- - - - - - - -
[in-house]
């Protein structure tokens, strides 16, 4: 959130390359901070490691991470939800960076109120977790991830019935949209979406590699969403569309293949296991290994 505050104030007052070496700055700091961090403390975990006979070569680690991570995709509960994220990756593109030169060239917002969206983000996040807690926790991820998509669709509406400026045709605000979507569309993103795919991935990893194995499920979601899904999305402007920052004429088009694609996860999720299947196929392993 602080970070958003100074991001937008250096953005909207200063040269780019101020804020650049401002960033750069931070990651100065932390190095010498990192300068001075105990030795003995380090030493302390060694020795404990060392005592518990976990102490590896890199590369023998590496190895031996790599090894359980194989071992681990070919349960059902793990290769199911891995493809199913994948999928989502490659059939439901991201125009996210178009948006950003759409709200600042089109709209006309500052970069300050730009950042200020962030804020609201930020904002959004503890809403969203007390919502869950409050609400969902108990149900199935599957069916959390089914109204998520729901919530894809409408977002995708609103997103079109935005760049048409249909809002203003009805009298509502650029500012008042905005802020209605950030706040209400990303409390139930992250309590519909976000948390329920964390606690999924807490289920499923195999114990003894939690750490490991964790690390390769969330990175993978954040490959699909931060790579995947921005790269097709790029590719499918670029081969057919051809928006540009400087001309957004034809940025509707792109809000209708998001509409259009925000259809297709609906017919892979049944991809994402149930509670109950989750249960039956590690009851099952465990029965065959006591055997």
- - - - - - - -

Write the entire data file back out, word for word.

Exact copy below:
[in-house]
């Protein structure tokens, strides 16, 4: 959130390359901070490691991470939800960076109120977790991830019935949209979406590699969403569309293949296991290994 505050104030007052070496700055700091961090403390975990006979070569680690991570995709509960994220990756593109030169060239917002969206983000996040807690926790991820998509669709509406400026045709605000979507569309993103795919991935990893194995499920979601899904999305402007920052004429088009694609996860999720299947196929392993 602080970070958003100074991001937008250096953005909207200063040269780019101020804020650049401002960033750069931070990651100065932390190095010498990192300068001075105990030795003995380090030493302390060694020795404990060392005592518990976990102490590896890199590369023998590496190895031996790599090894359980194989071992681990070919349960059902793990290769199911891995493809199913994948999928989502490659059939439901991201125009996210178009948006950003759409709200600042089109709209006309500052970069300050730009950042200020962030804020609201930020904002959004503890809403969203007390919502869950409050609400969902108990149900199935599957069916959390089914109204998520729901919530894809409408977002995708609103997103079109935005760049048409249909809002203003009805009298509502650029500012008042905005802020209605950030706040209400990303409390139930992250309590519909976000948390329920964390606690999924807490289920499923195999114990003894939690750490490991964790690390390769969330990175993978954040490959699909931060790579995947921005790269097709790029590719499918670029081969057919051809928006540009400087001309957004034809940025509707792109809000209708998001509409259009925000259809297709609906017919892979049944991809994402149930509670109950989750249960039956590690009851099952465990029965065959006591055997």